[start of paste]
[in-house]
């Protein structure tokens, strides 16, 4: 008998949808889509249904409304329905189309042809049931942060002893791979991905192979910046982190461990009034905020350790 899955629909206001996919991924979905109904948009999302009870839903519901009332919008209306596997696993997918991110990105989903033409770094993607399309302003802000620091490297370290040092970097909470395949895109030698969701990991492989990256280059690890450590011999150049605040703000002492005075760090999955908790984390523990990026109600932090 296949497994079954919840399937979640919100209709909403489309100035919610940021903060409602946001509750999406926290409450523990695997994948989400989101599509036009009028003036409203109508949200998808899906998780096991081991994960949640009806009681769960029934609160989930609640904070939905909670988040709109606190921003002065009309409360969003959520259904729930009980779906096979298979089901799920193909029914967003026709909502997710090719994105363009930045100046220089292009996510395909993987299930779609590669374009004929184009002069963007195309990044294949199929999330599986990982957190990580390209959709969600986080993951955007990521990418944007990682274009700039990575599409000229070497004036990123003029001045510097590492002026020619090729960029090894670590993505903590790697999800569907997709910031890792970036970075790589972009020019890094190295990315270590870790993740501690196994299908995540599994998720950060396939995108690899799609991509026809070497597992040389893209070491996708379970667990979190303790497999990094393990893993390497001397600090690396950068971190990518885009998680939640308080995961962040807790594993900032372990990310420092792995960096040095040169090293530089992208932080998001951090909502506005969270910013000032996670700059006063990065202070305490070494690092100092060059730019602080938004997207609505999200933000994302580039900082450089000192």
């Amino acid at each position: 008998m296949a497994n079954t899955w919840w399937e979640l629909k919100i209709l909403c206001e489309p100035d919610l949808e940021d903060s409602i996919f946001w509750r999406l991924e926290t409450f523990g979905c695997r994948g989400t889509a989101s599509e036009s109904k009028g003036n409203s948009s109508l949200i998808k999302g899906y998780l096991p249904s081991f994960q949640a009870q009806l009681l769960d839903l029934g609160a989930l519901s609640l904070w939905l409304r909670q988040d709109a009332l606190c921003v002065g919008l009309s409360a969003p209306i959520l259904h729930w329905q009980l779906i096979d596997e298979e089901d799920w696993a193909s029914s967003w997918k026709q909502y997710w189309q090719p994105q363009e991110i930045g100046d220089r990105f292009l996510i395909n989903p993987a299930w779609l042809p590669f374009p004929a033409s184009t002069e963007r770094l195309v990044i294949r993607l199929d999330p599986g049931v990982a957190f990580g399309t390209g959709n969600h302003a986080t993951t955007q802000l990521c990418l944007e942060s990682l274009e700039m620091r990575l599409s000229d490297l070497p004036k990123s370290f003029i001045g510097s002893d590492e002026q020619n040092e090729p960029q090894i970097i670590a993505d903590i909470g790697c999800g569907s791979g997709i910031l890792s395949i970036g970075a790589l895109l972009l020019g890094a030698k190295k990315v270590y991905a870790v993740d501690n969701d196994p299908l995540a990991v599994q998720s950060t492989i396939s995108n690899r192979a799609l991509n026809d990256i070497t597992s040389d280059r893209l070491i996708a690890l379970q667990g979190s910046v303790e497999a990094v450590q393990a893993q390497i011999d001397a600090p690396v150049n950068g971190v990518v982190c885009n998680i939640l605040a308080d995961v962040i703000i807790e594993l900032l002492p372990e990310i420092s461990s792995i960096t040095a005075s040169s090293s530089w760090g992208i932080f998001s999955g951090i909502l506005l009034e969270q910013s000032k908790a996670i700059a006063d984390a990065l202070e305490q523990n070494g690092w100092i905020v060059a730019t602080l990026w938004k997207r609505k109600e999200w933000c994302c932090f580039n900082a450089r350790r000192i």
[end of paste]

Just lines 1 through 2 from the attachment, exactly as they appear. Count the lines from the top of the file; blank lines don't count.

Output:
[in-house]
């Protein structure tokens, strides 16, 4: 008998949808889509249904409304329905189309042809049931942060002893791979991905192979910046982190461990009034905020350790 899955629909206001996919991924979905109904948009999302009870839903519901009332919008209306596997696993997918991110990105989903033409770094993607399309302003802000620091490297370290040092970097909470395949895109030698969701990991492989990256280059690890450590011999150049605040703000002492005075760090999955908790984390523990990026109600932090 296949497994079954919840399937979640919100209709909403489309100035919610940021903060409602946001509750999406926290409450523990695997994948989400989101599509036009009028003036409203109508949200998808899906998780096991081991994960949640009806009681769960029934609160989930609640904070939905909670988040709109606190921003002065009309409360969003959520259904729930009980779906096979298979089901799920193909029914967003026709909502997710090719994105363009930045100046220089292009996510395909993987299930779609590669374009004929184009002069963007195309990044294949199929999330599986990982957190990580390209959709969600986080993951955007990521990418944007990682274009700039990575599409000229070497004036990123003029001045510097590492002026020619090729960029090894670590993505903590790697999800569907997709910031890792970036970075790589972009020019890094190295990315270590870790993740501690196994299908995540599994998720950060396939995108690899799609991509026809070497597992040389893209070491996708379970667990979190303790497999990094393990893993390497001397600090690396950068971190990518885009998680939640308080995961962040807790594993900032372990990310420092792995960096040095040169090293530089992208932080998001951090909502506005969270910013000032996670700059006063990065202070305490070494690092100092060059730019602080938004997207609505999200933000994302580039900082450089000192």